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Philly Police Sergeant Probed After Turning in Guns Anonymously

Officer says he was treated unfairly and was just trying to do the right thing

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    NEWSLETTERS

    NBC10.com
    Philadelphia Police Sgt. Brandon Ruff pictured during a 2013 interview with NBC10.

    A Philadelphia Police sergeant is under investigation by the department’s Internal Affairs division after he allegedly hid his identity while turning in several guns to the force -- including one that was reported stolen.

    But that officer says he was simply trying to make the community safer.

    Sgt. Brandon Ruff, who served in the 16th District, is now on desk duty as the probe is carried out.

    On the evening of August 3, Ruff walked into the 35th District in North Philadelphia carrying a bag containing three guns. He tells NBC10.com that a community member, in a different part of the city, needed help getting them to authorities.

    Ruff, who himself runs the nonprofit Devoted Dads Inc., said the man had been buying the weapons from neighborhood kids in an effort to get them off the streets.

    “I was working with this guy. He said he was interested in submitting firearms to me because he’d rather the kids have money to eat,” he told NBC10.com. He would not identify the man.

    In plain clothes and failing to identify himself as an officer, Ruff tried to anonymously turn in the guns. However, he says district police on-duty that night repeatedly asked for his information and where he obtained the weapons.

    “I said ‘You don’t need my information.’ I asked for a supervisor. I was not acting as a police officer at the time,” he said. “I’m just doing this anonymously in good faith.”

    The 8-year police veteran says he then went to leave the district headquarters at Broad and Champlost Streets to get the information when several officers approached him from behind outside.

    “One officer says ‘I’m f-ing tasing you.’ I said, ‘If you tase me, I’m going to sue you,” he said with two Tasers pressed up against his body.

    Ruff said he identified himself as an officer, but that the proof was in his pocket, which he could not reach.

    Officers then noticed the man’s personal firearms on his hip and disarmed him. Ruff said he was brought back into the precinct and treated poorly during questioning. He claims one officer called him a “piece of s---” and “disgrace to the job.”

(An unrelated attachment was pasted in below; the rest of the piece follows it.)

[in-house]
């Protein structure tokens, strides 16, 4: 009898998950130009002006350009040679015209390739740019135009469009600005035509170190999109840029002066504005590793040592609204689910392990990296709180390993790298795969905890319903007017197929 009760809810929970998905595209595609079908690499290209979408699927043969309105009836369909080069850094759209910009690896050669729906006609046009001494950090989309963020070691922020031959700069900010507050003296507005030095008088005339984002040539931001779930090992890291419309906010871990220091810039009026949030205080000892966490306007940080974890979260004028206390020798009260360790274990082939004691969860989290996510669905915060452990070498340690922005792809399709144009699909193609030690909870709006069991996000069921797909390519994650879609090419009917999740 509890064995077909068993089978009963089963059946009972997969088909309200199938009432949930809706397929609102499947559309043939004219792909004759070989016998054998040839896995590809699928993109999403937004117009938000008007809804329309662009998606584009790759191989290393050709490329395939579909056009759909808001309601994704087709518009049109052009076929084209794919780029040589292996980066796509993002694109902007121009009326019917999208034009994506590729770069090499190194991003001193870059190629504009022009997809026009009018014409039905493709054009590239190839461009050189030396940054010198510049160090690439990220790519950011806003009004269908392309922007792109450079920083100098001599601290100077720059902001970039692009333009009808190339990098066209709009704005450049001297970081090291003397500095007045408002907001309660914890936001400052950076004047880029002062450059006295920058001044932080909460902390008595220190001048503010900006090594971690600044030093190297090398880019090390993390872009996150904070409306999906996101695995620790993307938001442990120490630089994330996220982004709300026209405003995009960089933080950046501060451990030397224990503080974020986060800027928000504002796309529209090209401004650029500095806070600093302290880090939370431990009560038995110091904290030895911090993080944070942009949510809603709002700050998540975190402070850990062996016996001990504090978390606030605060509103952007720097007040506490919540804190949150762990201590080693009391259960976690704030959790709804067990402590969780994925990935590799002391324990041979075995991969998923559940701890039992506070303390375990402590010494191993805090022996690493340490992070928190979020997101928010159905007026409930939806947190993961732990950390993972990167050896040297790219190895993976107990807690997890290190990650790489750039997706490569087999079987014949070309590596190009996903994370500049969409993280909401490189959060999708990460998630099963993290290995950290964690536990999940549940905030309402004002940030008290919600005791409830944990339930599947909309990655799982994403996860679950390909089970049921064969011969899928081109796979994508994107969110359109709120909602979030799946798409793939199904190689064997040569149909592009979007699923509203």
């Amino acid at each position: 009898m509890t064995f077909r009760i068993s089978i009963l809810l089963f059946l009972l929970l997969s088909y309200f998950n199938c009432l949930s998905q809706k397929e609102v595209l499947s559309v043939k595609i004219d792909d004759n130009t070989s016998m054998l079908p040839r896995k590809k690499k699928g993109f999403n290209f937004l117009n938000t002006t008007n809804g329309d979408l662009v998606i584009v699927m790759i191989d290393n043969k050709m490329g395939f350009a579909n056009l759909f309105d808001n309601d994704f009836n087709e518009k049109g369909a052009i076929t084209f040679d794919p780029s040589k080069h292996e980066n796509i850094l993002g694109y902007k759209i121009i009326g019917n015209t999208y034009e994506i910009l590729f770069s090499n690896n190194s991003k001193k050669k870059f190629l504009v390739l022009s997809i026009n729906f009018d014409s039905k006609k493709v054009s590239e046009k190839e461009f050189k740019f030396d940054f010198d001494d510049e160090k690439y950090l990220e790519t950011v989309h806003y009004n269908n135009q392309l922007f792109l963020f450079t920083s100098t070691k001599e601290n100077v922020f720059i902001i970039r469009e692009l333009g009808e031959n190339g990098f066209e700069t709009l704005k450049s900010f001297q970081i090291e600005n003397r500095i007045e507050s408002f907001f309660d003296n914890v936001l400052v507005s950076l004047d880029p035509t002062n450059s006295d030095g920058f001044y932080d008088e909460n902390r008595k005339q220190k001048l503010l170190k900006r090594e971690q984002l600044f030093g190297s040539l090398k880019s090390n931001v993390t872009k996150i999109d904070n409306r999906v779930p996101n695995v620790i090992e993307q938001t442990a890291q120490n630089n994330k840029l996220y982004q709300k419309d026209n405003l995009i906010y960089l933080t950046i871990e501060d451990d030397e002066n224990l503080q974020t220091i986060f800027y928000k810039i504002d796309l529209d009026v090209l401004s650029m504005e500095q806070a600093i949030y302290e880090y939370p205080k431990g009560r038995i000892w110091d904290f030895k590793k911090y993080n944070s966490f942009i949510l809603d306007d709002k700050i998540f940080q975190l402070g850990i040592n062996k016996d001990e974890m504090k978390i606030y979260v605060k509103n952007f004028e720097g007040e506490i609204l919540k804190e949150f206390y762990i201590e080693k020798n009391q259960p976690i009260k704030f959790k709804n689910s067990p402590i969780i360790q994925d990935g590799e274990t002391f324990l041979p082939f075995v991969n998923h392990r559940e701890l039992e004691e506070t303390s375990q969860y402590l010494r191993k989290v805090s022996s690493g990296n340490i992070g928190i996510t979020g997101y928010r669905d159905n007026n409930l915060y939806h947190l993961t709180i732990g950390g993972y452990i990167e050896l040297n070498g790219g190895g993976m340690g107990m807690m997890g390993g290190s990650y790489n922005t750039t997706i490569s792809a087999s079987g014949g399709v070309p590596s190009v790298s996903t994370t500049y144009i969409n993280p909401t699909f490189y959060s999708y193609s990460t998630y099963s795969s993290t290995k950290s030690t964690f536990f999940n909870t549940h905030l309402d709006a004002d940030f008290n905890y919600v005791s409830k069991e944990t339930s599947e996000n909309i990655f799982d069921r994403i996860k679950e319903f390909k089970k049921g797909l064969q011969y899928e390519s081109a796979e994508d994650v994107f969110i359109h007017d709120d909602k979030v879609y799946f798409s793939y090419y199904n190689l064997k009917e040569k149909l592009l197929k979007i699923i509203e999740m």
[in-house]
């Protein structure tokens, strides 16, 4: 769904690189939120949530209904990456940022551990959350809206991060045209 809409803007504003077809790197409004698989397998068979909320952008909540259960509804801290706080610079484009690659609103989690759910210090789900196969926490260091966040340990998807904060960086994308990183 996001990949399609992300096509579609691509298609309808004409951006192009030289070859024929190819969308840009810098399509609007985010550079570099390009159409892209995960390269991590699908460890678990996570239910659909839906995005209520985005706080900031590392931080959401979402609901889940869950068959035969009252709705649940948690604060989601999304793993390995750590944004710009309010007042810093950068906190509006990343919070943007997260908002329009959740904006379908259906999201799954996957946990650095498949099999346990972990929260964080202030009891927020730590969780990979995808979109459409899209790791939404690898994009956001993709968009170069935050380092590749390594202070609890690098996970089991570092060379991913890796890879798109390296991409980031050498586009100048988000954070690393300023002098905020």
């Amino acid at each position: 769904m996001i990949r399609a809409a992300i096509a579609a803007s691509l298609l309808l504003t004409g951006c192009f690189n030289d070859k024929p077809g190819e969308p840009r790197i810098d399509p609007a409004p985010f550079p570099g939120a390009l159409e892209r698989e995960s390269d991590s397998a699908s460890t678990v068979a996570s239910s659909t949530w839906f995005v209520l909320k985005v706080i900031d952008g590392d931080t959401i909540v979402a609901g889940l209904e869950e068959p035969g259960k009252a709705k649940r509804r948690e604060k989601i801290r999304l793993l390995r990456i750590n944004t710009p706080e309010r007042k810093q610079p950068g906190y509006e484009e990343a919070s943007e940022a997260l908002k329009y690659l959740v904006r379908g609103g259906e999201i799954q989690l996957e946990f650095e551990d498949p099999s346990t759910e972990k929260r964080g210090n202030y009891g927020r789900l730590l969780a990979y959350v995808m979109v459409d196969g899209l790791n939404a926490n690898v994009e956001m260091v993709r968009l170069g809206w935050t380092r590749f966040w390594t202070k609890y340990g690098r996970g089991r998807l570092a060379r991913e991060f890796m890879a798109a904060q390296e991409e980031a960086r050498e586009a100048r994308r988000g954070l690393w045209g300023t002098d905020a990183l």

Ruff said he was detained for seven hours until, around 1:30 a.m. that Monday, Internal Affairs detectives told him he was being investigated and taken off the street. He was stripped of his police firearm, as is protocol, and sent home.

    “I just started crying uncontrollably,” he said. “I couldn’t believe that the people that I call my brothers would treat me this way.”

    Law enforcement sources tell NBC10.com that ballistics showed one of the guns was reported stolen during a past burglary. The other two guns are said to be undergoing testing to find out where they came from.

    A Philadelphia Police spokesperson confirmed that Ruff was the subject of an internal investigation, but would not elaborate on the details citing department policy. Officials would not say whether Ruff is suspected of any wrongdoing. The Fraternal Order of Police, the officer’s union, did not respond to a request for comment.

    Illegal guns have been a major issue for Philadelphia, like many large U.S. cities. Last year, 1,128 people were shot and 201 died at the end of a gun barrel.

    Those numbers were down 11 percent from 2012, however. City leaders have made a big push in recent years to crack down on illegal guns with tougher prosecution and new policing tactics.

    Still, police say buying firearms on the street, despite good intentions to get them out of the hands of teens, is illegal.

    Ruff believes he and the community member were simply doing the responsible thing. Asked why he chose to turn in the guns as a civilian and not a member of the law, Ruff said he didn’t want the teens involved to be “blacklisted” for life.

    “I’m thinking, ‘He’s coming to me in confidence. Let’s get these guns off the streets,’” he said.

    Philadelphia Police do not have a policy requiring citizens turning over firearms to provide a name, contact information and how they obtained the weapon. But a police spokesperson says officers use their own discretion as to whether to question individuals. They say in Ruff’s case, officers were suspicious about the situation and thus asked for information.

    The man said had this situation happened at his district, the 16th, he would have never treated a person the same way.

    “If an 80-year-old grandmother had come down to my district and tried to turn in a gun, I wouldn’t be hounding her,” he said.

    Ruff says he’s been traumatized by the entire experience and has not been able to return to work since the investigation began. He’s not sure about his future with the department.

    “I just want them to investigate it fairly,” he said. “Helping the community has been my passion since I’ve been on the job.”

    NBC10 investigative reporter Harry Hairston contributed to this report.


    Contact Vince Lattanzio at 610.668.5532, vince.lattanzio@nbcuni.com or follow @VinceLattanzio on Twitter.